The Tipton Daily Tribune from Tipton, Indiana on April 13, 1965 · Page 6
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The Tipton Daily Tribune from Tipton, Indiana · Page 6

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Tipton, Indiana
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Tuesday, April 13, 1965
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Page 6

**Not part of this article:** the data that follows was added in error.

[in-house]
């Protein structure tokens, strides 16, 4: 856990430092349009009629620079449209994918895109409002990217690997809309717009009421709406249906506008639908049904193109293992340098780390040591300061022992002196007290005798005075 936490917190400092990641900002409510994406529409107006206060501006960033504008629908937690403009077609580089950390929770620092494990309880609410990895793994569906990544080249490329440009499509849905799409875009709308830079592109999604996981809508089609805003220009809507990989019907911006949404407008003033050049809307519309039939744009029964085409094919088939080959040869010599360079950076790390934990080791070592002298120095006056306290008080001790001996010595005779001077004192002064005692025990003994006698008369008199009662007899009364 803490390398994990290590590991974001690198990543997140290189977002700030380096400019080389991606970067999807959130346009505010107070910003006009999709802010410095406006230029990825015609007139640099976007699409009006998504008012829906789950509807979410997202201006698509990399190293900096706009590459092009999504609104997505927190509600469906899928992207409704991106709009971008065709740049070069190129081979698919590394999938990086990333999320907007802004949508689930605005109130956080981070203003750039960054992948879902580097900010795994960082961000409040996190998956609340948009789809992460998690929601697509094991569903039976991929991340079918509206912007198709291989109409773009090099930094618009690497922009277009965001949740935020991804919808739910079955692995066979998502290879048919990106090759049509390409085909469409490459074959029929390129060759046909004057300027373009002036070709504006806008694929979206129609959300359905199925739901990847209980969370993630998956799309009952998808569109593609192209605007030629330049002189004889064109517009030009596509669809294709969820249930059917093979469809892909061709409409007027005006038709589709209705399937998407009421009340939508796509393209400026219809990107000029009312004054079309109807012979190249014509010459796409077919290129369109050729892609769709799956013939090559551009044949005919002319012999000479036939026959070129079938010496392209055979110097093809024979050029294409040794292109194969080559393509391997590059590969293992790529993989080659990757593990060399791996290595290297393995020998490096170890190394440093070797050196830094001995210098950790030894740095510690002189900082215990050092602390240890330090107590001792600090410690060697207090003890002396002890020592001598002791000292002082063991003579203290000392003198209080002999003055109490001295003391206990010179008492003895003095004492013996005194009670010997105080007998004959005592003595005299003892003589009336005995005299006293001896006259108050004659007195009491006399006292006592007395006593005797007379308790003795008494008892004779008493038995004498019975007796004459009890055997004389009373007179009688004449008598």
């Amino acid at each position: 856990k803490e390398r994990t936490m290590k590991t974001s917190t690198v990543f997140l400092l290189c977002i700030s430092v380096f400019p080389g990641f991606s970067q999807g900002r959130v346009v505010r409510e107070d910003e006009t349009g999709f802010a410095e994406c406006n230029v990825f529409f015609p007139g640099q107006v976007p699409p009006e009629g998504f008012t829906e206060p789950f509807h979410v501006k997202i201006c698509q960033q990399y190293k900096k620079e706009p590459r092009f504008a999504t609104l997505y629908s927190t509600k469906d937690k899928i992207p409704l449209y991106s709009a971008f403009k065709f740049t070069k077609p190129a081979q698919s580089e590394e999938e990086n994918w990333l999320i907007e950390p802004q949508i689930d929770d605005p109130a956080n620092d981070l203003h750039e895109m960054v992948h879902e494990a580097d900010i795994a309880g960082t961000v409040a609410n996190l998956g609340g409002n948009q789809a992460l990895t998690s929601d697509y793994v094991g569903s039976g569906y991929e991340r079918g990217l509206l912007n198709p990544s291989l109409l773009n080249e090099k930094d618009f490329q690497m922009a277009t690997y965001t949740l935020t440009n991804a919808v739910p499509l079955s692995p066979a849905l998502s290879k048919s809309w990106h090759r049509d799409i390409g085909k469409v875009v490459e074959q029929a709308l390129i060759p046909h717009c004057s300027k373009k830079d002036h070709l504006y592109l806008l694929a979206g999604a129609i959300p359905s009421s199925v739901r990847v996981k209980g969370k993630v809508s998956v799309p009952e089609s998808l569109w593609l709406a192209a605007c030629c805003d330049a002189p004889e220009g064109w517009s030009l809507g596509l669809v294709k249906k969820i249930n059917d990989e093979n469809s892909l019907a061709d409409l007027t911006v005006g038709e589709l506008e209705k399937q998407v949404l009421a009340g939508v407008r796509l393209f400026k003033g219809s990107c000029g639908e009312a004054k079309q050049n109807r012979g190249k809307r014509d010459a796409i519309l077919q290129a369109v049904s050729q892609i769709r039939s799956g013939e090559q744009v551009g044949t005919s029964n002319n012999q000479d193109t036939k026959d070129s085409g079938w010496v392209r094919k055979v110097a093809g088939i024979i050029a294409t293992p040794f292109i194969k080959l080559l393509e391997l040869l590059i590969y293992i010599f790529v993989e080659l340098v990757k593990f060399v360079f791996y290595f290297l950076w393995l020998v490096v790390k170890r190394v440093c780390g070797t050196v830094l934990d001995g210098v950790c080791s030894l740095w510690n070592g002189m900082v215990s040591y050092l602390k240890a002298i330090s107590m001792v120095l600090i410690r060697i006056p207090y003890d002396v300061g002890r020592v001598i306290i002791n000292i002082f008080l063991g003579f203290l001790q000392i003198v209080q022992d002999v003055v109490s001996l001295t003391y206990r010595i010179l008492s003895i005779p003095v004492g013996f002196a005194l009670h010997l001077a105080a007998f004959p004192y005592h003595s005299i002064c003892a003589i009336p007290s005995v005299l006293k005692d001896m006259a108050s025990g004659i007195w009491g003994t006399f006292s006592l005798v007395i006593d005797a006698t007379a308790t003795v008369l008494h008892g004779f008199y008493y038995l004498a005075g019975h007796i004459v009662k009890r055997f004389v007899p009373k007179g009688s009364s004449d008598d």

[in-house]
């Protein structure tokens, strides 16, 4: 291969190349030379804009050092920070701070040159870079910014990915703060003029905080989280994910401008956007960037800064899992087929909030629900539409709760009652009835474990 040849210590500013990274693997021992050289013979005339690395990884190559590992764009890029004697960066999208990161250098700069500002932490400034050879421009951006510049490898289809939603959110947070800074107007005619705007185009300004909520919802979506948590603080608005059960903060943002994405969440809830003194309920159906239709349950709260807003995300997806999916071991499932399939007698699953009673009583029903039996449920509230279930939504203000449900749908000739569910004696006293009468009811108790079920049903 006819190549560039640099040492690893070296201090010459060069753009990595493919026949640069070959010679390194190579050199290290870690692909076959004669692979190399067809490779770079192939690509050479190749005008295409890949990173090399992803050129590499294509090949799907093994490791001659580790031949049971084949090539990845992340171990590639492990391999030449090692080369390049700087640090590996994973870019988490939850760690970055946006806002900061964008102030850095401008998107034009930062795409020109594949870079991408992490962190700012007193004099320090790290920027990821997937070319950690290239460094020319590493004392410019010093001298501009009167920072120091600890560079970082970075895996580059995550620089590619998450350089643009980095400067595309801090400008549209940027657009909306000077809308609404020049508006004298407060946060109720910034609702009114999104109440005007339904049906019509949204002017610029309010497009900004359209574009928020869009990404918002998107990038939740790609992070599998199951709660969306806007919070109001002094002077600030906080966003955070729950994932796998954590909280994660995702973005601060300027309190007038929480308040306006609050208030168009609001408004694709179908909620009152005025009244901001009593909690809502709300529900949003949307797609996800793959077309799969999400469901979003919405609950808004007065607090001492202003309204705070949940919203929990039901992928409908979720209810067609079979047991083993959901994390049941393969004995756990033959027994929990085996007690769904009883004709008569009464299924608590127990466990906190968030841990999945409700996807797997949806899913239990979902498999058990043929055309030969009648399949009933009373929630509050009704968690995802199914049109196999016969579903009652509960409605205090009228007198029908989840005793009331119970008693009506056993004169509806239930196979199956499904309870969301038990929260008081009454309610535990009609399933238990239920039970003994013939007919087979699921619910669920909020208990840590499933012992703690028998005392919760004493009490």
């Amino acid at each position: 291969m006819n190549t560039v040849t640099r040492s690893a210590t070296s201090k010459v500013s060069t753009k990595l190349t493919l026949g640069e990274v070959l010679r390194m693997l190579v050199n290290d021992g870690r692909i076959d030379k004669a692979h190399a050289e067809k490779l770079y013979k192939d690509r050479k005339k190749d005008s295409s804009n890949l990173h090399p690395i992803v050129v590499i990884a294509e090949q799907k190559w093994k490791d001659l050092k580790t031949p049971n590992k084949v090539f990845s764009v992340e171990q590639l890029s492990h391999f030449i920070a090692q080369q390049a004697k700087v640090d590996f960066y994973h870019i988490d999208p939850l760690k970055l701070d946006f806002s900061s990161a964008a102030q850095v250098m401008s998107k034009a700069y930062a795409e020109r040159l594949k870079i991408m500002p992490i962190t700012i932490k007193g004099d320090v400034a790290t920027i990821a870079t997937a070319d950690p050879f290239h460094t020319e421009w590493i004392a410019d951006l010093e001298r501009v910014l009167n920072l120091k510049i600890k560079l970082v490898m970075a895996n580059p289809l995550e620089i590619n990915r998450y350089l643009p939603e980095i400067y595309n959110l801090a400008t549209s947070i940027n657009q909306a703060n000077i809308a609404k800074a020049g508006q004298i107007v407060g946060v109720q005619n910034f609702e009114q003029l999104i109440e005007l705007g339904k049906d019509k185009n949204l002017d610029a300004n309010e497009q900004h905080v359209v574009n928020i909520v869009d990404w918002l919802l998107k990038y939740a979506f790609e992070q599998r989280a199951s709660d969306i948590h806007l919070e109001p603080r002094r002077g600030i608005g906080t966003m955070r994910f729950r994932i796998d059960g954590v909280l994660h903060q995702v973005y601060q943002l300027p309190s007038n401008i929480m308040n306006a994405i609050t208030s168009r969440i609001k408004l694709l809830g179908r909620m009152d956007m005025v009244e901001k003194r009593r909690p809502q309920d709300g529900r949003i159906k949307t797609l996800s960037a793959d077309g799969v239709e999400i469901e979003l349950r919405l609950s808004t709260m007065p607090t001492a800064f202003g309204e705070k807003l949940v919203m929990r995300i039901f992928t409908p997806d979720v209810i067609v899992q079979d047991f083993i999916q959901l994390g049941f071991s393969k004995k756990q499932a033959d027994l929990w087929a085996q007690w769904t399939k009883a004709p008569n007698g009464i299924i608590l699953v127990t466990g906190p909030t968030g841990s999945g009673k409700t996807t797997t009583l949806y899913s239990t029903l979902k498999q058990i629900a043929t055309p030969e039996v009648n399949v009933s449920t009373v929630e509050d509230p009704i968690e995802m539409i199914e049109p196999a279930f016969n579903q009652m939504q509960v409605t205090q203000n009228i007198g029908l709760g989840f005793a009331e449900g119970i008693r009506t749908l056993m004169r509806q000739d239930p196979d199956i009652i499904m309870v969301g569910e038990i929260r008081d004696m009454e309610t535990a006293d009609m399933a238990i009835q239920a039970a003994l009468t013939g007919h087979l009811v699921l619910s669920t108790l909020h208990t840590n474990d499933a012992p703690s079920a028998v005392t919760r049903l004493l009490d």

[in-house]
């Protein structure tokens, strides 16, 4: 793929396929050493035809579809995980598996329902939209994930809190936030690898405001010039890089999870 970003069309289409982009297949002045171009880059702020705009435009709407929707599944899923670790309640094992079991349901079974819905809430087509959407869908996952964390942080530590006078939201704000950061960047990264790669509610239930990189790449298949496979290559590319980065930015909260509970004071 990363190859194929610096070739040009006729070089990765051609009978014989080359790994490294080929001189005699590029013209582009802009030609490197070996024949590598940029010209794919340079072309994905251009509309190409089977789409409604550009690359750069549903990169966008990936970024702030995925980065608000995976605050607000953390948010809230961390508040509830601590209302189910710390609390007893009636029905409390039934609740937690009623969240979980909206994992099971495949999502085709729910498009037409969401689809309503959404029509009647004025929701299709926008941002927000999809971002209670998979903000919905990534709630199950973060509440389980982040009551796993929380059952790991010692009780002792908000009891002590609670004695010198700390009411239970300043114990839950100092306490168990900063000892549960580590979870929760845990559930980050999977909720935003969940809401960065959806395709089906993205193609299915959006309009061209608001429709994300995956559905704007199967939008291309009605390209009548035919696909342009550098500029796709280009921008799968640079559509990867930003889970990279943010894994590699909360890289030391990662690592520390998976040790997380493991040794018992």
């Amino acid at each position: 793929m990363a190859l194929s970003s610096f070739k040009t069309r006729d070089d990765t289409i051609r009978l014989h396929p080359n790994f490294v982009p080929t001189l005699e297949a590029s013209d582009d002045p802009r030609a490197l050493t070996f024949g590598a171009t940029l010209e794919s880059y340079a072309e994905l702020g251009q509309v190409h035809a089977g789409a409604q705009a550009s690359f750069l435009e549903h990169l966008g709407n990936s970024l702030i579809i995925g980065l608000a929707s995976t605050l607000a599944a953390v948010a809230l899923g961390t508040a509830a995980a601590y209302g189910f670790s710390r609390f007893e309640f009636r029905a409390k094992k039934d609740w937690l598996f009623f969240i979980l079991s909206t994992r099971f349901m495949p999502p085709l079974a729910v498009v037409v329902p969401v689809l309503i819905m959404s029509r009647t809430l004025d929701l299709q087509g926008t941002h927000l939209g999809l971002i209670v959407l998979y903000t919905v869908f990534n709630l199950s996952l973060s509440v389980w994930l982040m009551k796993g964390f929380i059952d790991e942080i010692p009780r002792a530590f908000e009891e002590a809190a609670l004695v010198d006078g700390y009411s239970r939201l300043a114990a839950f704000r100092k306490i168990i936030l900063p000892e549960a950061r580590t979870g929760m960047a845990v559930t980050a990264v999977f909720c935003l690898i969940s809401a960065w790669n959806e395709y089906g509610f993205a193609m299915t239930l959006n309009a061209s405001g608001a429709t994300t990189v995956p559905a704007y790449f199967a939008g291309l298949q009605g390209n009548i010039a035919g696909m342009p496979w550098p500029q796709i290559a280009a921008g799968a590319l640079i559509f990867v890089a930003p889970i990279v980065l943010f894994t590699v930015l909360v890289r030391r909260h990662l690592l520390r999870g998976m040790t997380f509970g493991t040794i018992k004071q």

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I Page 6 THE TIPTON DAILY TRIBUNE 1- P i h m tt - ' $1 I 1 V-l fey Frozen Foods Preserywli Here '/Smart ;p]ktoniBsand'qiuck "action, resulted,;iqno-loss, or da mage to frozen'foods in the Tipton supermarkets despite the complete shutoff of power for some 19 hours throughout this area. j • McGraw. Food Store trans ferred five loads of frozen foods to Arcadia • where it was kept frozen until! power was restored. ! ' Marsh Foodliner called its Yorktown headquarters which was sent here, loaded with lo cal merchandise and returned to-Yorktown where it was plu ged into a power' outlet and maintained at frozen tempera tures until Tipton power was restored, j • Carter's Supermarket purch ased a large srpply of dry ice and- packed j his frozen .foods in that until normal power here was back in service. Buy U.S. Saving Bonds ...to our Bank for FAST AUTO LOANS 1 ZEN'S IK IPTON Tuesdoy, April 13, 1965 China Rejects (Continued from page 1) • ain of "supporting • each step taken by the United States in expanding its war of aggression and has even openly'defended U.S. use of poison gas;" "In doing all this, the/British government has completely violated the principles of the 1954 Geneva agreements and' aban r doned the duties it should perform as the co-chairman of the Geneva conference." ' The Geneva accords were designed to guarantee the territorial integrity :of the two Viet .Vams, Cambodia and Laos aft ?r' the French Indochina War. The Soviet Union and Britain sre co-chairinen of the 1954 agreements and a 1962 pact .vhich established a coalition government in Laos. Not Welcome Peking's renly to the British request for talks with Gordon •Valker said "under the present circumstances it is not suitable 'or a special representative of he British government to con '.act the Chinese government on he problems of Viet Nam and tndochina." "He is not welcome," the Chinese statements said. Communist China has insisted that the United States with- Iraw its military forces from /iet Nam.- The Hanoi regime has taken the same position. Both Communist countries have rejected President John- ion's announced willingness for 'unconditional discussions" as i trick aimed at inducing the Viet Cong to lay down their veapons. STATED MEETING Rose Croix Lodge No. 704, F. & A. M., Arcadia, Thursday, April 75, 1965 at 8:C0 p.m. JACK CQUDEN, Secretary ELKS STAG This Wed. April 14 Free Ham & Bean Supper 16:30 - 7:30 P. M. i FRIDAY ADMISSIONS: Rose Rich, 817 N. Independence Street; Nina Stewart, route i, Sharpsville; Everett Ogden, Westfield;. Margaret K. i Daniels, Russiaville; Leona Partridge, 348 N. Conde street; Robby Lynch, Atlanta. DISMISSALS: Tommy Clark, route 2, •! Windfall; ' Raymond Reed, 213 N. Poplar street; Catherine?- '" Bartley, Atlanta; Harvey Hubbard, route 2; Doree Sego, route 4; Ethel Mundell, route 2; Meda Crawford, route L\ Atlanta; Connie Henderson, Frankfort; O.-jal 'Hicks, 116 Dearborn street; Wililam Ross, 112 S. Main street; ; BIRTHS: Mr. and Mrs. John Meal Shockney, Windfall, boy, 5:50 a.m. j SATURDAY ADMISSIONS: Joan Erwin, route: 3;- Elva Sholty, Windfall;Rebecca Conklin; Frankton; lean Bronson, 836 - N. Main •street; James Gulce, rotue 1, Cicero; Ressie Dailey, 507 Ken- ucky ave.; Virgil Driver, 128 E. Washington; Raymond D. Dozier, route 1 1, Atlanta. DISMISSALS: Gary Overdorf, 421 W. Jefferson street; Nancy Bailey, route, 1 Sheridan; Jean Boohev, 4291 Poplar; Shirley Martin, rotue; 2 Kokomo; Rosemary Mendenhall, Kokomo; Gerald Thompson, 808 N.- Independence street; Ray Hunter, 2l3'/j E. Jefferson street; Mary Goodrich, Windfall; Betty Watts, 464 Columbia Ave. SUNDAY ADMISSION: Lloyd Dunn, Atlanta; Paris Fakes, route 4; Otis Jones. Kokomo; Donna An derson. Goldsmith; Marietta Miller, Muncie; Elizabeth Miller, route 1, Arcadia; Ed Dunn, route 1 Arcadia; John Rybolt, route2, Greentown; Mary Conaway, route 1 Arcadia. DISMISSALS: Myrtle Rood, Sharpsville; Barbara Sheety, Westfield; Pearl Shupperd, 233 Second street; William Kelsey, Arcadia; Elva Sholty, Windfall. i ! MONDAY ADMISSIONS: Mary Jane Hoover, ] route 2; .Wilson Hubbard Jr. route 2; Oral Teal, route 2 Atlanta; Lewis Reynolds, route 2, Atlanta; Olive Griffin, j route 3, Anderson. DISMISSALS: Jeanette Garmon, 718 Maple street; Nancy Clark, 223 South West street; John Rybolt, route 2, Greentown;. Wanda Mast, Indianap­ olis; Nancy Peace, route 1, Sharpsville; J. R. Honnold, Atlanta; Donald Burno, 527 Vine street. BIRTHS: Mr. and Mrs. Samuel Hoover Jr., route 2, boy, 6 p.m. TUESDAY ADMISjSIONS: Delbert Cherry, 25 Dearborn street; Sally Ehman, 222 Kentucky ave.; Debra Thompson, route 1, Arcadia; and Beverly Lawrence, Atlanta. DISMISSALS: Paris Fakes, route 4; v Donna Legg, routel; Alice Voss, 931 N. East street; Wilson Hubbord Jr., route '2; Donald Reed, 726'/4 N. Independence street; Kelli Headley, 507 Mill street, Donna Anderson, Goldsmith; Orval Teal, route 2, Atlanta. BIRTHS: Mr. and Mrs. John Ehman, 222 Kentucky ave., girl, 9:29 a.m. Six States (Continued from page 1) vey of Michigan's 'ravaged counties and the state Agriculture Department warned residents of the stricken areas to avoid food supplied by damaged stores and restaurants. Four National Guard companies were activated to prevent looting. Romney flew over the storm's path Monday and said federal aid would be needed tc recover; Illinois: President . Johnsor declared three northern Illinois counties disaster areas. Scores of homes were demolished a) hard-hit Crystal Lake northwest if Chicago and damage was estimated at $10 million there alone. The state treasurer announced he wus immediately transferring SI milb'on in state funds to Crystal Lake banks to provide loans for tornado victims. Wisconsin: A command posf was established in the office of Gov. Warren Knowles' to sort out information from the tornado belt. Three persons were killed but damage to property was estimated at more than $20 million along the tornadoes' path. The state is also threatened with floods from swollen rivers. Iowa: Damage at Cedar County was estimated at about a half-million dollars. Recovery operations were w e Hun der way, with electrical power fully restored to most areas blacked out by the twisters. Iowa re-1 corded no deaths but several injuries. Comment from the Capital — "FACTS FROM FAR CORNERS" byVantNeff . '" Once upon a time, Brazil's cruzeiro was worth 50? — two to the dollar. Today the rate is 1650 to the dollar! How come? Because of the wildly inflationary policies of a string of Brazilian politicos who had a ready answer to every economic crisis: spend more money.- Same story-in Sukarno's Indonesia. There the rupiah is officially pegged at 45 to the dollar, but its real value on the free market has plummeted to 4500 to one dollar! Could it happen here? It could and it has. A little more slowly, of course, yet I can remember when six bucks bought a good pair of shoes, fifty cents a steak, a nickel a bus ride or a telephone call. Who's complaining? Not you and me — not as much as we should. For, though everything costs more, we're earning more too. When wages and prices both skyrocket, we feel we're doing fine. We're not likely to get upset about the slow but steady decline in the real value of our savings, insurance, government bonds, and so forth. That life insurance worth $1000 when you bought it twenty years ago will buy only $400 .worth of anything at today's prices. But we're not likely to raise our voices enough to be heard against the clamor for federal handouts, 35-hour work weeks and other spurs to inflation. We let ourselves be drowned out by the corps of government economists who feel .that "planned deficits" are just dandy. Results? Wages go up. Prices go up. Credit gets easier. Money gets cheaper. The spiral goes round and round, higher and higher, and common sense is forgotten in the euphoria. But, before we all just lie back and enjoy the spin, we might take a minute to figure just how much, for example, our retirement income will be worth if the dollar is allowed to continue its steady rate of decay. * * * We_ provide wheat for the Russians. Kosygin provides aid to the Viet Cong; so, like the damned fools wc are, by helping Nasser, we pay for his armies attacking Yemen. How much more evil could Sukarno be if we hadn't given him the money to be dastardly? favor number one is repeal of 14-B, the surviving, safeguard against compulsory unionism. Washington's v.neasiest men- in-the-middle: Senators and Congressmen from the 19 states with right-to-work laws in force. A battle royal is shaping up between . down-home demands to keep the laws and pressures by union masters to wipe them off in one wholesale sweep. Issue is Section 14 -B of the Taft-Hartley Act, that section which permits states to keep right-to-work laws if they choose. The union kingpins — Meany, Reuthcr, Carey, et al— have the notion their' wad of union votes entitles them to favors from the Congress, and Meanwhile, back at the grassroots, the clamor is just as loud to keep 14-B intact. Up in arms are tens of thousands of workers who don't think they need unions and don't-want-to pay union dues as a condition to holding their jobs. They are the ones who sent the legislators to Washington to fight for their right-to-work laws, and they're the ones who can. see that they don't go back. * • • This all the while Russia is spouting peace before the eyes and ears of all listening nations. - • — * * * Did you know that we are helping finance Castro's Cuba? It works something like this: We give the money to "the United Nations and the United Nations Agricultural Fund relays substantial portions to crying Castro's Cuba. * * * Analysis cf the decisions by the National Labor Relations Board throughout the past three years would make clear that the Board thinks business is always wrong — and union leaders are always right. No wonder that lawyers and businessmen feel that cases under federal labor laws should be tried in the federal courts and not left to the bias of the present NLRB. Did you know that we are breaking the U. N. Charter every year? It is plainly stated- in this magnificec.t instrument that no country could contribute more'than 60% of the required finances. Good Old Uncle Sam has violated this agreement-... and incidentally with the applause and agreement of every country... but the poor little old American tax. payer knows virtually nothing- about it! * • * I've just returned from a conference in Paris, having had an opportunity to view first-hand the seriousness of the widening split between France and the United States. , The split is a problem that can no longer be brushed aside. It has grown far too grave. It is crippling our efforts in the fig.fit t jfg;a.inst Communism. Whatever General da Gaulle's iiitenti'ona may be, his policies today are clearly undermining the Free World, with particularly disastrous results in three- key areas." Western Europe. De Gautte's increasing opposition to NATO has seriously weakened the Atlantic alliance. He has withdrawn troops, cold-shouldered the-U. S. sponsored MLF, now drops hints of pulling out altogether. Result: a disarray in NATO - that could very well tempt the'Reds into a new adventure in Berlin or elsewhere. Asia. De Gaulle's "lofty suggestion" that Southeast Asia be "neutralized" has undercut the United States' military position in South 'Viet Nam. It has hurt U. S. efforts to'gain support for the war among so- called neutrals. It has demoralized our allies,: who fear the French' suggestion may. have tested the wind for future V. S. policies. Africa. De Gaulle's recognition of Red China, according to a top Chinese diplomat who recently defected to the West, has given Peking its biggest propaganda boost yet in its subversion of Africa. 1 French, influence is still strong in the former French colonies, and recognition from Paris gave the Chinese ' an authority there they are making the most of. These are the most critical areas in which France and the U. S. are running at cross purposes; .many- more could be added. Official pronouncements . from Paris and Washington do not' reveal the full extent of the friction. Much of it has never been reported in this nation's press. You probably; know, for instance, that since President Kennedy's assassination General de Gaulle has seen top level U. S. diplomats reluctantly, if at all. You probably do ,not know that de Gaulle is taking the dollars that American tourists and servicemen pour into France and demanding their equivalent - in gold from the badly depleted U. S. reserves as frequently as possible (despite the fact that France owes us 6.3 billions). But the problem is not simply a matter of the personal pecca­ dillos of Charles de Gaulle. It is not something that will disappear when de: Gaulle is gone. It is a problem that reaches deep into the French personality, the frustrated nostalgia for past glory, the! resentment of U. S. influence in Europe. You realize this when you see how deep and widespread the "Yankee Go Home" sentiment is in France. Today in Paris you rapidly learn to count' your change, to expect curt answers to your questions, to have a ready answer for diatribes against anything from Coca- Cola to the MLF. And you discover, when you get socked for the $5 fee that France requires before -you can leave the country, just what your real value is to the* Frenchman. : - The-.situation has grown too critical to be ignored. The time has come for the U. S. to demand that France act as an ally or we can pull out of all dealings which cost us money and prestige.- TRI CHI SORORITY Meeting in the social rooms of 'Farmers Loan and Trust company tonight will be members of Tri Chi sorority for their April business meeting. PLUM GROVE CLUB Entertaining members .of Plum ; Grove Home Demonstration club on Wednesday will be Mrs. Roger HoBbs, route 2 at 1:30 p. m. They're coming on Ilk* en army of liberator*.,. the brigade of buyers twitching to Dodge.They're owning Dodge tales o»er the top toward another record year. Wouldn't now be • good time to get In on «ll the action? Join 'em. Step up to the big performance of a Dodge Polara, Custom 810 or Monaco. Move out with a ewaahbucUIng Dart or Coronet Chargan, every one ... and priced to enlist your memberahlp now.. Break away."Do It today. Pick your bucket-teat Dodge and loin the Dodge Boyt Bucket Brigade! Coming at you above) Oodg* Coronet. On* ol five way* to getaway from the humdrum and aav* money In the bargain. Buckle up for savings at BRIGADE HEADQUARJERS Clyde Overdorf Motors Inc. State Road 28 East Tipton TUESDAY WEDNESDAY SPECIALS I.G.A. 6oz. ORANGE JUICE 6 CANS 99c Fresh Ground Hourly GROUND BEEF 39c lb SUGAR 5 LB. WHITE SATIN 39c With a $5.00 Food Purchase PEAT MOSS — ROSEBUSHES Garden Seeds — Onion Plants and Sets $1000.00 Free!! Watch Your Register Tapes CARTERS SUPER MARKET ON THE SQUARE Bow tn (Continued from page 4) Monday's Results Boston 7 Washington 2 • Minnesota 5 N;Y. 4 (11 inns .j Gleve. at L.A., night, Ppd, rain Detroit.6 Kansas City 2 (night) (Only games scheduled) Tuesday's Probable Pitchers 'Detroit "at Kansas City Aguirre (5-10) or McLain (4-5) vs. Segui (8-17). Cleveland at Los Angeles (night — Terry (7-11) vs. Newman (13-10). • Chicago at Baltimore — Peters (20-8) vs. Barber 9-13). (Only games scheduled) Wednesday's Games New York at Los Ang., night Cleveland at Kansas City, night Detroit at -Minnesota PISTOL WHIPPED •MADISON, Ind. (UPI) — An armed bandit viciously pistol- whipped the wife of a grocer in her downtown store today and he and a' companion fled with $40. Mrs. Thomas Vincent, alone in Vincent's Grocery when the two men entered, was struck two or three times with - the butt of a pistol and fell to the floor unconscious. The men grabbed the money from a cash register drawer and fled, one in a white panel truck and the other on foot. Police had not located them several hours later. Mrs. Vincent was taken to a clinic for treatment and was hospitalized for observation. PLANTING TIME SALE I £g Rush Order Today To Have Bushels Of Blooms For fall CUSHION MUMS For your Immedl- < nt« order, an 'Asia* < xlnv Air Plant Leaf. LIvfH on air —juat pin to a curtain—«end* out ft to tZ tiny new plant*. Koflh Sperlal By Mali U ......... ;HOr8R OF WE8I.KY, NUBHEKY DIV1HION ;lt. R. 1. I.cpt. 254-177, Illoont[n»lon, III. 61701; 10 for fl SO for 11.75 Uu for $2.50 $100 Same ......... ; Adilreea .City „ St. .... Zip- Code -tor Faateat Mall r repaid COD. -, v.Imaeine . . .a whnlr yard . ' full of Cushion Mama for onty 11.00. Yr> . ... only tm renta ' each - when you order now for Immediate planting-. Hundreds of pink. Drome, red and yellow blooma on every plant/ Plek bouqueta for the houte and nrlghbora from- Autuet throuaik' Ortoher. And they. »ro» more beautiful year after year! On this offer you; set our > choleent field-Brown.* root divisions , . . but don't be surprlsedrvtw;^ receive some already with top> growth f Mil' exceptionally hardy* Thrive, even In poor-' soil with little car*. Rend lib money! Pay' price' above" plus COD rhar*-e. On prepaid' orders add S5c to help postage and handling-. If not 100% .satisfied. Just return shipping label for refund of purchase price—, you ke«p lbs plants. 1 , -,\ LIVESTOCK IOTIA^P.O^IS;(UPB-r-lave- stock: ' :..< '• * ' .*., 1 • Hogs, 5,550; barrows and-gilts fully -25 lower; »1 raikr 3„'?lf0-225 lb 18J0-18.25, few.aS.30; 1 to 3, 190-250 lb 17.50-18.00 ; 2 and 3, 210-265 lb 17.25-17.60; sows steady to weak; 1 to 3, 300-350 lb 16.00-16.25; 350-500 lb 15.2516.00; 2 and 3, 040-630 lb 14.6b- 15.5.- Cattle 1,950 calves 100; steers and heifers uneven, averaging mostly steady; high choice and a' few prime steers 25.50; high good, and choice 24.00-24.50; choice 24.75-25.25; good 22.00-23.75; choice heifers 23.00-23.50; lot high choice and prime 24.50; high good and low choice 22.50-23.00; good 19.5022.25; cows fully steady; utility and commercial 13.00-14.50; high yielding utility 15.00; bulls steady to 50 higher; utility and commercial 16.00-18.00; vealers steady; choice 29.00-33.00; good 24.00-28.00. Sheep 225; fully steady; good, choice and prime, wooled lambs 24.00-26.00; choice and prime spring lambs 27.00. DANCE PARTY TONIGHT Patients of Marion VA hospital will be entertained, at a dance party at the VFW hail by members of the Auxiliary at 7 p.m. All Auxiliary members are urged to attend. CANDLELIGHT SERVICE AT HOBBS CHRISTIAN CHURCH There will be Communion Candlelight services at Hobbs Christian church, Thursday at 8 p.m. The Christian Builders Sunday school class will be in charge of the services. BACKWARD PARTY Mrs. Cecil Phifer, 225 Armstrong will entertain members of Hands Across the Sea Home Demonstration club at'a backward party in her home on \\'ednesday at 7:30 p. m. BRANIGIN SAYS- INDIANAPOLIS (UPI) — A statement by Governor Branigin on the Indiana tornado disaster: I want to commend the resourceful and dedicated work of the Indiana State Police, Indiana National Guard, Civil Defense units, local law enforcement officials, the Red Cross and volunteers who have worked from the first notice of the violent. tornadoes which struck much ( of Northern Indiana. "Because of, the magnitude of this disaster it will be days and weeks before the final toll of human and physical damage is known. At dawn Monday, the job of assessing the damage began. Much of our effort to view the extent of this damage from the air was limited by bad flying weather.' "When a clearer picture develops of the areas of our state which are entitled to be declared disaster areas, appropriate steps will be taken. All state agencies involved in emergency and rescue^activities are and have been working at full capacity. "To the Hoosier families which have been touched by tragedy and loss I send our deepest sympathy." 2 Shows Tonight at 7 & 9 p.m DIANA Ends Tonight The-Hilarious story of the Pole. "Quick Before It Mells —Metrocolor— Wed. Thru Sat, 2 Top Features , BARBARA STANWYCK - « A Unmral Picture K Plus Thii Academy Award Winner Opens This Sun. M-GM IGLENN m